I was intrigued by Patrick Kurp’s post on the value of reading old books as opposed to new ones — old meaning published many years ago, not old as in used. He says, “the past is a much bigger place than the present, so it follows that most worthwhile books were published not last week but some time in the previous three millennia. Every minute devoted to reading the new and middling is a minute spent languishing away from the old and dependably superior.” This makes sense to me in a way. Almost everything we read that’s recently published won’t last; it will be forgotten, and there’s no knowing which very few books are the exceptions. I was interested to read in Virginia Woolf’s diary about the books she reviewed, and I noticed that many of them I hadn’t heard of before. The books we are debating about today, people won’t have heard of 100 years from now. The things we read from the past are by definition the stuff that has lasted, and perhaps that means they’re superior to today’s books.
Patrick also argues, following William Hazlitt, that it’s the older books that are really new: they can show us a world different from the one we inhabit. Older books can shake us up a bit, show us new things, get us out of the familiar and make us encounter the alien. I like that idea too. I look for the new and unfamiliar in my reading, often.
And yet, I wonder. Why do we read? Is it for edification and instruction, or for comfort and pleasure? Okay, it can be both, sometimes both at once, sometimes in separate reading experiences, depending on one’s mood.
But here’s what I really wonder: does it matter why we read? I kind of buy the argument that reading older books can be an encounter with the new and can help us break out of our private comfortable worlds as Patrick argues. But does it have to be older books that do this? Can’t we have that experience with new books, if that experience is what we are looking for, ones that show us worlds different from the ones we know?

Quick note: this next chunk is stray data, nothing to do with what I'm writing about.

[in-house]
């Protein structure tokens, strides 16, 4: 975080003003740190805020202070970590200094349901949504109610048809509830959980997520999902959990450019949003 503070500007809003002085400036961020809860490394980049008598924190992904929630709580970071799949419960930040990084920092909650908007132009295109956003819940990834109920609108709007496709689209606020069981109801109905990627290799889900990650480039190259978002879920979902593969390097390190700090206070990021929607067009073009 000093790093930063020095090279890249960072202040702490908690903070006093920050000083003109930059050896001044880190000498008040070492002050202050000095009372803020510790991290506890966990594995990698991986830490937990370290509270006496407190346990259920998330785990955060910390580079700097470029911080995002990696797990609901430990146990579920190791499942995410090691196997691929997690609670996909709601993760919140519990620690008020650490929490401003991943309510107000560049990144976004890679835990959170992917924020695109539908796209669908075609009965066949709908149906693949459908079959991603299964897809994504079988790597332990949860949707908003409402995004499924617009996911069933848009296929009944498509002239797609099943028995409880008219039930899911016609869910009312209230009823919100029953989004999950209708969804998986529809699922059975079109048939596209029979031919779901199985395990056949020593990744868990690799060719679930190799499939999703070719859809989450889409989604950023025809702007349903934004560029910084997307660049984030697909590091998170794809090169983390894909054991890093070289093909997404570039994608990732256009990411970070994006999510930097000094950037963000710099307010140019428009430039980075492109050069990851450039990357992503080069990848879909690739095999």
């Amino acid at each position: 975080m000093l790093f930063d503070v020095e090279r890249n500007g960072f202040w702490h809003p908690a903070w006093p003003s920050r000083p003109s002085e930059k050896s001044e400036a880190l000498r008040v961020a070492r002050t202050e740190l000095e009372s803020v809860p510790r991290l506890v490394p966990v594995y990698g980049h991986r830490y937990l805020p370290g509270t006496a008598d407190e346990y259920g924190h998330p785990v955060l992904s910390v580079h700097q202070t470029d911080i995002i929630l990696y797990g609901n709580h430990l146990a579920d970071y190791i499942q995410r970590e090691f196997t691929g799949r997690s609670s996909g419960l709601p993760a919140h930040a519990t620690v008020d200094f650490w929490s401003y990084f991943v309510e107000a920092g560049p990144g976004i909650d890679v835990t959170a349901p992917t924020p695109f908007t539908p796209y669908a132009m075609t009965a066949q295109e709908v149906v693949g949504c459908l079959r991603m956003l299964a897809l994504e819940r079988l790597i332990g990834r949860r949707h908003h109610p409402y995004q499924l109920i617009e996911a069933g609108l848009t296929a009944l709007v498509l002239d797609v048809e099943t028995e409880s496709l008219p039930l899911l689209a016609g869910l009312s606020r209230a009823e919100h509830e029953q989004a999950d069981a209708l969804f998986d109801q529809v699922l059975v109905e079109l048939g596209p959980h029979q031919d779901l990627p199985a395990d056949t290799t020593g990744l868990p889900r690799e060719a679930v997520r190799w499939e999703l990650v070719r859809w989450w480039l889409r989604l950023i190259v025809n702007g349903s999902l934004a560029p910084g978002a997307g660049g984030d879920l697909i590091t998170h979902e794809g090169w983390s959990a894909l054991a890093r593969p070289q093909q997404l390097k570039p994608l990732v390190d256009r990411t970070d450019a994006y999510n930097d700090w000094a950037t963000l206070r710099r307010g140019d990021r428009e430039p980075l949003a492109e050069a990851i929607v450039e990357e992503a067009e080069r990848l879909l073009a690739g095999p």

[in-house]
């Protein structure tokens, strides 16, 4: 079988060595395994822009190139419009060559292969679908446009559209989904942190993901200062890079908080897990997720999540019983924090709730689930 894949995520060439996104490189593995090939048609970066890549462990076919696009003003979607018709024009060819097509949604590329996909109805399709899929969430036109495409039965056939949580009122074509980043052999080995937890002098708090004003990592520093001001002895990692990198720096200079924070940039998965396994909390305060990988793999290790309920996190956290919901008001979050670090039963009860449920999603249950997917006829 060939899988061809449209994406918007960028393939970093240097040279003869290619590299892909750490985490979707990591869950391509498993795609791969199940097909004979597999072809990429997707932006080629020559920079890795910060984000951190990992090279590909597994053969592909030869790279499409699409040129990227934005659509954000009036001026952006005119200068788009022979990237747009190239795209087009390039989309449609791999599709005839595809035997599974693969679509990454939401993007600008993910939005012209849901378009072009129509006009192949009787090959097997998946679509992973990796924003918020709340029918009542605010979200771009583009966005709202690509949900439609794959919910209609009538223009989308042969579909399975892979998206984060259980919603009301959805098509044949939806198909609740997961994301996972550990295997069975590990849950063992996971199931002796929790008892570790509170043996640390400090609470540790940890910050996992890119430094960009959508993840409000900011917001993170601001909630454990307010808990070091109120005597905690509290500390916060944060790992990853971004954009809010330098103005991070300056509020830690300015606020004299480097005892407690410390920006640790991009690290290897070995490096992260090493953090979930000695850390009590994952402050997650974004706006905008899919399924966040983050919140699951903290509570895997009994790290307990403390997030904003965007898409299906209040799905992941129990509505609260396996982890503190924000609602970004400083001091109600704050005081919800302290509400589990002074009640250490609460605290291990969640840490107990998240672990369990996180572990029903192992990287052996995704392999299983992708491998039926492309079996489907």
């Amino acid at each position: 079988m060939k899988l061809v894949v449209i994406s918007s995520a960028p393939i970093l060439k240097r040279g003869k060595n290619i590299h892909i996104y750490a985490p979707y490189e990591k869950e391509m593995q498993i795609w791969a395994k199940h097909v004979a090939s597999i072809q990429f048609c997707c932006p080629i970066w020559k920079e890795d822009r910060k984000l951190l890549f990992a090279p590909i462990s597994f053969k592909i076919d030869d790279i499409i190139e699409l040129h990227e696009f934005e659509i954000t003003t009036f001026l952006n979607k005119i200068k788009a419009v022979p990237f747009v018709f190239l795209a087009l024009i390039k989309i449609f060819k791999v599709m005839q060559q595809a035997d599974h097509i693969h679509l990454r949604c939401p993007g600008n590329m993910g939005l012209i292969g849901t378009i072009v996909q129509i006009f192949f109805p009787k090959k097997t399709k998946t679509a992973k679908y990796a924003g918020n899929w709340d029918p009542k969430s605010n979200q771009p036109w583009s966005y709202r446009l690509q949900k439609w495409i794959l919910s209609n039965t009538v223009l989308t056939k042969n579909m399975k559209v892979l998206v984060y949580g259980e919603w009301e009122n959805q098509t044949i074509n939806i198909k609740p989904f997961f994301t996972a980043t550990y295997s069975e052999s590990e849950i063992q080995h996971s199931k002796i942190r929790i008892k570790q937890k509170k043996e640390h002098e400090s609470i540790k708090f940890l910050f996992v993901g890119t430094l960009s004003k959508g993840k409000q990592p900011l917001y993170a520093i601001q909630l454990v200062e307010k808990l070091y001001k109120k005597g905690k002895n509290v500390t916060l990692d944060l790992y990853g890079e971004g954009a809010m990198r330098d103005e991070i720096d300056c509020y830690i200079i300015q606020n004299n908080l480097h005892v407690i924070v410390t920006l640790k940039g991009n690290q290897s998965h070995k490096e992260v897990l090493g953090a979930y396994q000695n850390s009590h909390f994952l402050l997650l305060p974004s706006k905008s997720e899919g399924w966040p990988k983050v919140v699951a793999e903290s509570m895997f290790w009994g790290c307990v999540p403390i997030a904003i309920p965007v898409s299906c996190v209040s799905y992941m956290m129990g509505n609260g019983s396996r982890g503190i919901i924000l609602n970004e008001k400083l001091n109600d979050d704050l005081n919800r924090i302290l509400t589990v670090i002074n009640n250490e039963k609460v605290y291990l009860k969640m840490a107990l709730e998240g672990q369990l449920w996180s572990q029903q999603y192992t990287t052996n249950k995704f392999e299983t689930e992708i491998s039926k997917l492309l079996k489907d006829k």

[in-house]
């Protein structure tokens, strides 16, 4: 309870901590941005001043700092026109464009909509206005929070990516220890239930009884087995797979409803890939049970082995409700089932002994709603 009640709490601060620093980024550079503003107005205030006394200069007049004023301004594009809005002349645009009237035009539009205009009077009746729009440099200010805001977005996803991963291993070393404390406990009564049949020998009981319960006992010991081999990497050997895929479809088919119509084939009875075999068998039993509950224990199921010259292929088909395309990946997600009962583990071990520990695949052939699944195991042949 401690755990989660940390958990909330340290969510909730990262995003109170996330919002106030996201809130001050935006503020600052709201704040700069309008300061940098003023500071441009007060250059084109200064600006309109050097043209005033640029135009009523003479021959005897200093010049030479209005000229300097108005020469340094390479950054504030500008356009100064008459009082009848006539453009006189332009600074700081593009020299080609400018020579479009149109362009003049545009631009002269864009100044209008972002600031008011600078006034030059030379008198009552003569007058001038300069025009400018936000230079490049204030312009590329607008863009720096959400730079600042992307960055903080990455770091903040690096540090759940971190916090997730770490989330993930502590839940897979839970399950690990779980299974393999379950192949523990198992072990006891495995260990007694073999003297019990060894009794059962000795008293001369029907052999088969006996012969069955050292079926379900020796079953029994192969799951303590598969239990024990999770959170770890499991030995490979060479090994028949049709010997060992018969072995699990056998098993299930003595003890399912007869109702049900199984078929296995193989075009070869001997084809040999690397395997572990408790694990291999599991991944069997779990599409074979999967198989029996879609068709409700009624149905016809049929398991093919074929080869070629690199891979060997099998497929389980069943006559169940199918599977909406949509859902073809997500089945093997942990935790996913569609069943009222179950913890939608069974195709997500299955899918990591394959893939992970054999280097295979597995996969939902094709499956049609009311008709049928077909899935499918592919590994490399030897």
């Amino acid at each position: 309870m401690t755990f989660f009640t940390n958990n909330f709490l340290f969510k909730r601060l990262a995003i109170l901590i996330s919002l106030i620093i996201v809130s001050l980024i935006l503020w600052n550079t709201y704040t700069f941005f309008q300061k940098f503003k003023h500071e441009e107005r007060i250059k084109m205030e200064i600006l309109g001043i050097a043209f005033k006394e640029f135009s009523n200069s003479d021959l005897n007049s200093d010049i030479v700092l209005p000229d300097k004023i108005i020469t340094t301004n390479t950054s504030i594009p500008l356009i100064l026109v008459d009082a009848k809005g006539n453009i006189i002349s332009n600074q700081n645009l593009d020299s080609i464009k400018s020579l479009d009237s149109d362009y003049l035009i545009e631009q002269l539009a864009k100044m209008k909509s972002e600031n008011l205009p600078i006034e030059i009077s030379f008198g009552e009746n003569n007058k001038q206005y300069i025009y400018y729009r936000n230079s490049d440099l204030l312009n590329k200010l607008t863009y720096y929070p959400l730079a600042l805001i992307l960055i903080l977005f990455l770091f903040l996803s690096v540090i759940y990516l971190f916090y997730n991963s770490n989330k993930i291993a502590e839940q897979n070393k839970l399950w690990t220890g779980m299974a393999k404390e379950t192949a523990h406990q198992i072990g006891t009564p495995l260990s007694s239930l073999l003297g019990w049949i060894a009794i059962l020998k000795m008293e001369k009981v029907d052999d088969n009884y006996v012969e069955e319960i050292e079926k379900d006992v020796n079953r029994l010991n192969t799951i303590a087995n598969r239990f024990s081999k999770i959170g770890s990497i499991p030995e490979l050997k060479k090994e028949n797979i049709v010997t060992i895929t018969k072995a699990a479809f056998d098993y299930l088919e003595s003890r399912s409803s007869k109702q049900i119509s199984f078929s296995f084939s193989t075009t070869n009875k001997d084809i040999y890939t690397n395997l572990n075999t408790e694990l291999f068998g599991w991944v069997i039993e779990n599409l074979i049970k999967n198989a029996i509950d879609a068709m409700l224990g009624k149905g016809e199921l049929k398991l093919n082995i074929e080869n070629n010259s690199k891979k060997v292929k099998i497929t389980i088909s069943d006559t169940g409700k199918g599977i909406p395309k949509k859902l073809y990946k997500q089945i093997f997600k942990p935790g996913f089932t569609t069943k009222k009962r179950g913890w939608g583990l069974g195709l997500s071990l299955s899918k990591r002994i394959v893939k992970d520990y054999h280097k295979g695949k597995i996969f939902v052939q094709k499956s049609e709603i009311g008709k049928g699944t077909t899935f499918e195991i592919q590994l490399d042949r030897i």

And when it comes to the argument that older books are the ones that have lasted and new books probably won’t, and that therefore reading older books is more worthwhile, I begin to wonder what we mean by “worthwhile.” What do we seek to get out of reading? I guess this kind of argument presumes that we should be reading for self-edification, for self-improvement, that reading should be a learning experience.
I’ve often thought that myself. I’ve read a whole lot of older books because I wanted to be a better person. I wanted to be well-read and well-educated, and knowledgeable and open-minded. But sometimes I wonder what the point of all that is. Does every minute we spend have to be spent in a worthwhile manner?
Maybe after all pleasure and not edification is a better goal. A part of me shudders to say that — forget being a better person, just enjoy yourself! I’ve spent most of my life thinking I needed to be a better person and that every minute should be devoted to it. Ultimately, I wouldn’t be able to shake that way of thinking, even if I decided I really wanted to. But I do sometimes think I might be better off if I decided that not a whole lot matters but enjoyment of the present moment, and in that case I’ll read what I damn well please, old or new.
I guess ultimately I think that if everyone decided that not a whole lot matters but enjoyment of the present moment, the world would be a messed-up place (oh, wait … the world IS a messed up place …), but I also think that people like me who are driven fairly mercilessly to spend every moment of time wisely might be better off seeking pleasure more often.
And so I’m having a bit of a bad reaction to the idea that my reading should be worthwhile. Would it hurt me much if my reading were more escapist?
Hmmm … I’m off to read Proust. Make of that what you will.